Chapter 1 Introduction

1.1 The value of vocational interests

Strong (1955) noted that “It is customary to view personnel work in all its ramifications as a very recent innovation, dating from about 1910…but it is well to realize that the conception of personnel work has long been in existence as attested by a quotation from Plato, who lived from 427 to 347 BC. In Book II of The Republic he says: ‘No two persons are born exactly alike, but each differs from each in natural endowments, one being suited from one occupation and another for another…It follows, that all things will be provided in superior quantity and quality, and with great ease, when each [person] works at a single occupation, in accordance with [their] natural gifts.’”

The purpose of the Strong 244 (so named because it has 244 questions) is similar to that of previous editions: To help people match their interests with occupational, educational, and leisure pursuits that are compatible with those interests. The most common use of the Strong assessment is to help people explore careers so that they can make sound educational and career choices.

The Strong assessment is a highly regarded (Case & Blackwell (2008); Su et al. (2009)) vocational interest assessment containing a variety of different measures. Some of these measures are broad and used across many interest assessments (e.g., the General Occupational Themes), some of these measures are more specific (e.g., the Basic Interest Scales), and some are specific to occupations and rarely found on other inventories (e.g., the Occupation Similarity Scales). This version of the Strong assessment also adds new sets of results, including satisfaction scores for occupations and both similarity and satisfaction scores for academic majors.

Evidence indicates that when an individual’s vocational interests are aligned with academic majors and work environments, satisfaction and performance increases, and they tend to be happier (Harris & Rottinghaus (2015); M. A. Morris (2003); Nye et al. (2018); Nye & Prasad (2021); Nye et al. (2012); Su (2012)). Accordingly, using interests to better match people with majors and occupations has the potential to increase student retention, job performance, and career success. Taking the Strong assessment and going through an interpretation also increases an individual’s confidence in their ability to make good career decisions (Luzzo & Day (1999); Brennan (2009)).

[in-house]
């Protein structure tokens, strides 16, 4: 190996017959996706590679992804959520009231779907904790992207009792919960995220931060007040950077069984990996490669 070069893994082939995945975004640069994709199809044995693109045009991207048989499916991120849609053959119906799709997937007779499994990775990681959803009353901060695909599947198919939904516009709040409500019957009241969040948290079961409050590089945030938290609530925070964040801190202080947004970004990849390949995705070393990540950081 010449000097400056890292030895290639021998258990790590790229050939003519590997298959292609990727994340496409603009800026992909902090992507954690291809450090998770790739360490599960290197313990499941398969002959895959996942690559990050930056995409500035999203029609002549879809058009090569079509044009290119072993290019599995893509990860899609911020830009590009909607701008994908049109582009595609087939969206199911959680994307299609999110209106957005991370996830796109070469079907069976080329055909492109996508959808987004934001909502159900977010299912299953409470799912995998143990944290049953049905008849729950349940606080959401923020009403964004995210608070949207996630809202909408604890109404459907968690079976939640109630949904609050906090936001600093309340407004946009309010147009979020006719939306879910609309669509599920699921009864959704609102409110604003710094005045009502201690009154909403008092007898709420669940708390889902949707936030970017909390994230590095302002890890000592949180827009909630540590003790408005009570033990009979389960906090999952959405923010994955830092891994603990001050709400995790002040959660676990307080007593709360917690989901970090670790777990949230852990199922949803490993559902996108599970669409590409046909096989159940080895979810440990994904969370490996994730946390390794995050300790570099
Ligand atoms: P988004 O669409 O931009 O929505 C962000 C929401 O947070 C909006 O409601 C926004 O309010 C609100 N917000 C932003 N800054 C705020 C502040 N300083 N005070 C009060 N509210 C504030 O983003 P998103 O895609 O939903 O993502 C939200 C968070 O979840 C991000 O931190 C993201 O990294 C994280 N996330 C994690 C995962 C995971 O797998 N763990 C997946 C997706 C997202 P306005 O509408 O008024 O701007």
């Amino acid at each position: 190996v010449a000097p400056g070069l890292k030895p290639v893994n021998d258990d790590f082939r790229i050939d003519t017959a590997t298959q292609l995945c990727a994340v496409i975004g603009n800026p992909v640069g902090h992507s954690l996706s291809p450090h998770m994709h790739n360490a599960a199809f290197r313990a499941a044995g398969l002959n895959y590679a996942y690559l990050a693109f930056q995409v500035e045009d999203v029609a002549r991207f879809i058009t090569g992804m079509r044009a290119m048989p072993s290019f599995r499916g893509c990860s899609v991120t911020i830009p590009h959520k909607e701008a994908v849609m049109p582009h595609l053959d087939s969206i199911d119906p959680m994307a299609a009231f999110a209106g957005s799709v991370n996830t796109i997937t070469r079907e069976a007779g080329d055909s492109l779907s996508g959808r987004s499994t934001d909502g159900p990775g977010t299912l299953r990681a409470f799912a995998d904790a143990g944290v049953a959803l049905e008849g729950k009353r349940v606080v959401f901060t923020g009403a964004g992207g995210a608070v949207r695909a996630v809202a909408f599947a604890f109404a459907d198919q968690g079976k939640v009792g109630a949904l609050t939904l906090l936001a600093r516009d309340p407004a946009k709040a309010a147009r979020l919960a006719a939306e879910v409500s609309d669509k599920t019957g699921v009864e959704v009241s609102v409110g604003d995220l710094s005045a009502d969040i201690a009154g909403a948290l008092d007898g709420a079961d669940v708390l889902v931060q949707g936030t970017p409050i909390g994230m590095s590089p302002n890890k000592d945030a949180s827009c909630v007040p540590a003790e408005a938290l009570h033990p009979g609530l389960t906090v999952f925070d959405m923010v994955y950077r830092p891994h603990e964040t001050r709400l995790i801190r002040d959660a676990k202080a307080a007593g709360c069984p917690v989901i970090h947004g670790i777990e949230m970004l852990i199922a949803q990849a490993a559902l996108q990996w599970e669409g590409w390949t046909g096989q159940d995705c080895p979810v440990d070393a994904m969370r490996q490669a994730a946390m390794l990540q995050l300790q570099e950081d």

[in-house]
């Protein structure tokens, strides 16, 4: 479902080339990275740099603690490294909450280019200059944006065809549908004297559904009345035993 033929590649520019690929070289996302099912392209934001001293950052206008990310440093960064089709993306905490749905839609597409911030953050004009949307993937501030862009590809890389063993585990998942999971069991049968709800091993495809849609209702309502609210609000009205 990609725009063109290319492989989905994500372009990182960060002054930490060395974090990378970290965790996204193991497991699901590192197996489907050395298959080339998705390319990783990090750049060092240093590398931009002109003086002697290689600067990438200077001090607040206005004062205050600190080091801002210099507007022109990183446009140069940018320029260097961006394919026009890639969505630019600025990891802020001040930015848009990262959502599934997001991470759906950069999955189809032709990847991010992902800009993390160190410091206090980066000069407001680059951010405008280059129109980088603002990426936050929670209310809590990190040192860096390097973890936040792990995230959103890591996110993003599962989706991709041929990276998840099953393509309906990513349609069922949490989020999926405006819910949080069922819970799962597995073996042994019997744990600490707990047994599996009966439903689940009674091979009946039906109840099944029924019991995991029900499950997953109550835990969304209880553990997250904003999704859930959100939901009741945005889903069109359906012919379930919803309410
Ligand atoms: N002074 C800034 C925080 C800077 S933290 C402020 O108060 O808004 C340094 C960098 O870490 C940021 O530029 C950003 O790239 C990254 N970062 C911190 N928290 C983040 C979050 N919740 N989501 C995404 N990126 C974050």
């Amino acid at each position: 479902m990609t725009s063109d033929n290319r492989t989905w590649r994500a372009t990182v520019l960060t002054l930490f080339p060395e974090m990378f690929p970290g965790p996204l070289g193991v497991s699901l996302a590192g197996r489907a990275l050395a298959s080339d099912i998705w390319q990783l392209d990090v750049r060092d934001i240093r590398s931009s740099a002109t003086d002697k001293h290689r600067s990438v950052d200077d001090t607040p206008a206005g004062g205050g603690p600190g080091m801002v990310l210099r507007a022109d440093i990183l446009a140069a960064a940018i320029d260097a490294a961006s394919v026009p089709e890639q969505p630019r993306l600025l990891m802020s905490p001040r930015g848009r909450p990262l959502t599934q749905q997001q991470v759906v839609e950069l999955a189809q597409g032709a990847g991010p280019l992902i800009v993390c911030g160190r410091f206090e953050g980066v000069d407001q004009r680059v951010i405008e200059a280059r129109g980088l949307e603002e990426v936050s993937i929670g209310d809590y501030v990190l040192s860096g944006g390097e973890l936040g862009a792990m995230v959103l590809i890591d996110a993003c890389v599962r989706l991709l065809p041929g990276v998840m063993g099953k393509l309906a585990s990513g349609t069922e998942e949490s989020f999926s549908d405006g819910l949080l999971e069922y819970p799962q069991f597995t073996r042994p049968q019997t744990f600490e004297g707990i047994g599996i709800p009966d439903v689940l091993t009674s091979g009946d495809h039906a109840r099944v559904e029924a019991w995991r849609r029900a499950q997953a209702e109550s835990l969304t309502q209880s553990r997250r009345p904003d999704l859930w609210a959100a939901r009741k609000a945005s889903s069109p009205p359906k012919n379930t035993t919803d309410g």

1.2 Using this manual and request for feedback

This is intended as a supplement to the technical manual for the 2004 Strong (Donnay et al. (2005)). The focus here is on the technical properties of the new assessment, while the previous technical manual offers valuable background and conceptual material that is essential to fully understanding the new assessment. Readers are urged to obtain a copy of the 2004 manual and use it in conjunction with these pages.

Because the supplement is online and easily updated, please contact us if you have any comments, additions, corrections, or questions about this supplement. You can write us here: MBC Research.

1.3 Overview of changes in the Strong 244 assessment

A number of changes have been introduced in this version of the Strong assessment. These include improvements for every section of results and several important new results:

  • Gender is not used in any scoring, so a response to the gender demographic question is not required from the respondent.
  • The assessment has been shortened by 47 questions.
  • IRT based scoring is used for all General Occupation Themes, all Basic Interest Scales, and several Personal Style Scales.
  • General Occupation Theme codes are assigned for all respondents, even those with low scores on all themes.
  • Two new Basic Interest Scales have been added: Hospitality & Tourism and Conservation & Environmentalism.
  • One new Personal Style Scale has been added, separating the previous Work Style scale into two scales consistent with the Prediger (1982) model.
  • New occupation satisfaction predictions.
  • New occupation scales for over 200 occupations.
  • New academic major satisfaction predictions.
  • New academic major scales, which measure similarity of interest to people who are satisfied in over 30 academic majors.
  • Improved detection of random responding.